Covid-19: NI economic output falls 14% in second quarter

By Clodagh Rice
BBC News NI Business Correspondent

BelfastImage source, Maciej Grabowicz

Northern Ireland's economic output fell by 14% in the second quarter of this year because of the impact of the coronavirus lockdown.

The Northern Ireland Statistics and Research Agency (Nisra) said the fall is the biggest in the history of the series.

Annual growth - compared with the same quarter in 2019 - fell 18%.

The statistics are measured using the Northern Ireland Composite Economic Index (NICEI).

It is considered the Northern Ireland equivalent of GDP.

'Big decline'

Ulster Bank Chief Economist Richard Ramsay pointed out that in the five years that followed the 2008 recession, the NICEI fell by around 10%.

"Now we're seeing an even bigger decline than that in the space of four months," he told BBC News NI.

"These figures are confirming what we already knew, but while this Nisra series only records economic output over the past 15 years, effectively output has fallen back to where it was in the late 1990s."

He said private sector activity is now "broadly where it was" in 1998.

However, Nisra said Northern Ireland economic activity fell more slowly than in the rest of the UK over the second quarter and the year.

UK GDP fell about 19% over the same quarter and 21% over the year.

The construction sector reported its biggest ever fall in output, falling 30% in the second quarter.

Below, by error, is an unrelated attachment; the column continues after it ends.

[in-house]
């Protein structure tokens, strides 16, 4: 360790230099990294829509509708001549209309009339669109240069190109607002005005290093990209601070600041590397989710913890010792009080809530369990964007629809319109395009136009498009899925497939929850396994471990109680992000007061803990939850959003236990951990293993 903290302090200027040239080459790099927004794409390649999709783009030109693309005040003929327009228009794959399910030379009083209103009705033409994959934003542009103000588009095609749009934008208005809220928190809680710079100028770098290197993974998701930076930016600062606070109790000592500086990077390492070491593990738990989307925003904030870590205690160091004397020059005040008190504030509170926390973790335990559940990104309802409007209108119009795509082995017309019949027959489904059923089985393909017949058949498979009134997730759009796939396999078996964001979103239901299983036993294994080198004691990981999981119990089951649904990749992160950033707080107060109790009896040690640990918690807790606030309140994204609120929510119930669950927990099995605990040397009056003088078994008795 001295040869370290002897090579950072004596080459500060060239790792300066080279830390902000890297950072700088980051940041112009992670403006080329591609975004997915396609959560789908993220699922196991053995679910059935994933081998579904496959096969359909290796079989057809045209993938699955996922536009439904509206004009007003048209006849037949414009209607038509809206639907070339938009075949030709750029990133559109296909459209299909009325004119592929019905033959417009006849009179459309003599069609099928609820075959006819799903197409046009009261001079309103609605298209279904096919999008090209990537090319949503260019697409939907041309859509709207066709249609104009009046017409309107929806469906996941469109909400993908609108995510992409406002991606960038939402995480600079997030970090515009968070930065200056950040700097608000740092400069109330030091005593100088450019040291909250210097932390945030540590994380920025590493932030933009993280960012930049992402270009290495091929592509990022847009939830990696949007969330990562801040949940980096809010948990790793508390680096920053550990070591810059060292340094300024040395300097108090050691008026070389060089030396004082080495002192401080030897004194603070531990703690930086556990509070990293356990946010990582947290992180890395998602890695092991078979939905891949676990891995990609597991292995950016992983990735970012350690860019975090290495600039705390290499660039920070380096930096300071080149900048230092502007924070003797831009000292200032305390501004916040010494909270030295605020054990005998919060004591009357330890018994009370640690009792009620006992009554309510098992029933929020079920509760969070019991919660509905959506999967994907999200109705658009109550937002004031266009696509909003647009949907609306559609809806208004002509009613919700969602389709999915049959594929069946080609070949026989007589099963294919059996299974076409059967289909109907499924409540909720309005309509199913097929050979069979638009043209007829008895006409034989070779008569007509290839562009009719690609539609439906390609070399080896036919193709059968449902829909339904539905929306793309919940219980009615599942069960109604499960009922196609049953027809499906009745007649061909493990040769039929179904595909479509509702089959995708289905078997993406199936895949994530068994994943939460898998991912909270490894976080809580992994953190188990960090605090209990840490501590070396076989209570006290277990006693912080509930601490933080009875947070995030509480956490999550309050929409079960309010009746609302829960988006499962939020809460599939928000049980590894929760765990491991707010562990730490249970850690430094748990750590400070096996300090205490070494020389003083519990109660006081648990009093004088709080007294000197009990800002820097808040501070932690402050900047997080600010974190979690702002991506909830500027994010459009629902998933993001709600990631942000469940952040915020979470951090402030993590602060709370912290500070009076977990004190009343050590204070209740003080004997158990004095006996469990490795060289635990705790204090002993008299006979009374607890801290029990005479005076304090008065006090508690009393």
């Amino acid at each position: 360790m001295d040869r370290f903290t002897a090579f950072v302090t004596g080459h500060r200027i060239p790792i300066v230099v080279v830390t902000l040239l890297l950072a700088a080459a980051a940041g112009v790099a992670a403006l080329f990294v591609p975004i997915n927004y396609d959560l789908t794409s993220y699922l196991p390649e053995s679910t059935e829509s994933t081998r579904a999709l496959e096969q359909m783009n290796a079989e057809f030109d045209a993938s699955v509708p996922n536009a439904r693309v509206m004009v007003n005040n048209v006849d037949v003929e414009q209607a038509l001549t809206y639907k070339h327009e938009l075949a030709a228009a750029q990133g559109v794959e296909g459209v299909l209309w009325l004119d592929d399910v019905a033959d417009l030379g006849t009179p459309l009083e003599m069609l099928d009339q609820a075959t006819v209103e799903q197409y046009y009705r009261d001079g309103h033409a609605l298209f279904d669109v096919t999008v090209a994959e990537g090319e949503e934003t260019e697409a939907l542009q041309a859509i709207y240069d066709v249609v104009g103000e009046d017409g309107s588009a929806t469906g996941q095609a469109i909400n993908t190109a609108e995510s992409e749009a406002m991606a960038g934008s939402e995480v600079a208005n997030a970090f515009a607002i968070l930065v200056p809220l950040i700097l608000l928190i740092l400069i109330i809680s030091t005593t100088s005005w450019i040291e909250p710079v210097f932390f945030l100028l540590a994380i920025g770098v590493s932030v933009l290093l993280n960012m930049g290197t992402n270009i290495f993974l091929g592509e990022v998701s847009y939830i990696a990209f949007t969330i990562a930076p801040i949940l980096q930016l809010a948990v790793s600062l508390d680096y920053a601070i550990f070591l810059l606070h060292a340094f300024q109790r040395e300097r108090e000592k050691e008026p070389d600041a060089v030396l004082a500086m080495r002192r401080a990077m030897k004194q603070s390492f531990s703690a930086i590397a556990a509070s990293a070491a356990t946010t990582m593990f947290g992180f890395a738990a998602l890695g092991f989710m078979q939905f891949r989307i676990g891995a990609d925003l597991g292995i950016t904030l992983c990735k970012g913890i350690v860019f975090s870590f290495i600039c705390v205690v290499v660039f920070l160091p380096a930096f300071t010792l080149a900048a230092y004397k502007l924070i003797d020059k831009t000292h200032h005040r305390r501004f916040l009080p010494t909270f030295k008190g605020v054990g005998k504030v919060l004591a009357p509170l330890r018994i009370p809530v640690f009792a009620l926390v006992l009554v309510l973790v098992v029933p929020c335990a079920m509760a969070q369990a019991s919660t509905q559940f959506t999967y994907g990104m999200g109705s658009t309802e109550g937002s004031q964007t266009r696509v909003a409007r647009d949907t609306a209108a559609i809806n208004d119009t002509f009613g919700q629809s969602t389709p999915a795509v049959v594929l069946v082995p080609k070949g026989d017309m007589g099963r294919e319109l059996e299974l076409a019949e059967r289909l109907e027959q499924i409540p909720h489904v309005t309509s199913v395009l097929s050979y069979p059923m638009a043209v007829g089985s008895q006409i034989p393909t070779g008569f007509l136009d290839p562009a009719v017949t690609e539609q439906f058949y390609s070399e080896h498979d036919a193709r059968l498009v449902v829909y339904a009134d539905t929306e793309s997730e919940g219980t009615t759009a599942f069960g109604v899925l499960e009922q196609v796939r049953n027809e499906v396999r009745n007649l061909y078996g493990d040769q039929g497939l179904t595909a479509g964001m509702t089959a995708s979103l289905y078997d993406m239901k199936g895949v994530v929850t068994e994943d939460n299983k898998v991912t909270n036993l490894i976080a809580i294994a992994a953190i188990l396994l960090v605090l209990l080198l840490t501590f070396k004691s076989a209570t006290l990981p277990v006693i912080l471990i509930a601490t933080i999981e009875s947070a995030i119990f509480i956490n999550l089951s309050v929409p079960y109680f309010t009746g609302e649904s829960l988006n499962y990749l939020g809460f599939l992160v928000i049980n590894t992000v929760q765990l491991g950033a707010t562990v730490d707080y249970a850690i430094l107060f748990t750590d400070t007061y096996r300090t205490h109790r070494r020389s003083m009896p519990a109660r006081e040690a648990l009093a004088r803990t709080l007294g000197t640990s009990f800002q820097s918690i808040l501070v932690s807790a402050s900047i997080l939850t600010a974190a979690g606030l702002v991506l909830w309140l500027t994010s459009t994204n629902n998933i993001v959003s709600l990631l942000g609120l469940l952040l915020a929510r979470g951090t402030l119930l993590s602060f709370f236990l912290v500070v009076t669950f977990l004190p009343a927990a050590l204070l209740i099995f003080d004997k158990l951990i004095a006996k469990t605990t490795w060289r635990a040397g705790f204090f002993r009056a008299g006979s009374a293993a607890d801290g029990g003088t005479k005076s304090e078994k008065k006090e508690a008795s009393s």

Image source, PA Media
Image caption,
The building industry saw a sharp fall in output between April and June

Annual growth was also 30% lower when compared to the second quarter of 2019.

EY's chief economist in Ireland, Neil Gibson, said the "record contraction in quarterly output in Northern Ireland is unsurprising given that Q2 was the most challenging quarter that the economy has faced during peace times".

'Labour market stronger than predicted'

However, he added that figure is "not entirely comparable to UK growth estimates due to methodological differences, most notably how public service real output is measured".

"When a broader basket of economic measures is considered, the contraction in Northern Ireland appears to have been broadly similar in scale to the impact across the rest of the UK," he explained.

Mr Gibson added: "Perhaps of more concern is that Q2 was the third consecutive quarter of output contraction in the region, suggesting the recession set in before Covid-19 hit."

But he said that not all economic indicators are "as negative as feared" pointing out that Northern Ireland's labour market "has been rather stronger than many predicted".

He said the number of people on furlough has fallen to well under 100,000, down from a peak of 250,000.

He added that the number of people on Universal Credit "has not risen significantly since the initial step-up of close to 30,000 in April".

Grant Thornton Director Robert Gibson said that while all sub sectors showed a decline in output, "optimism remains that the amount of work available will gradually return to previous levels as restrictions lift and when the coronavirus eventually subsides".

He added: "Our experience on the ground and sentiment among agents, conveyancing solicitors, and others tell us that there is still significant demand for housing stock... and we are already aware of an increase in repair and maintenance work over recent weeks and months as restrictions on movement have been eased."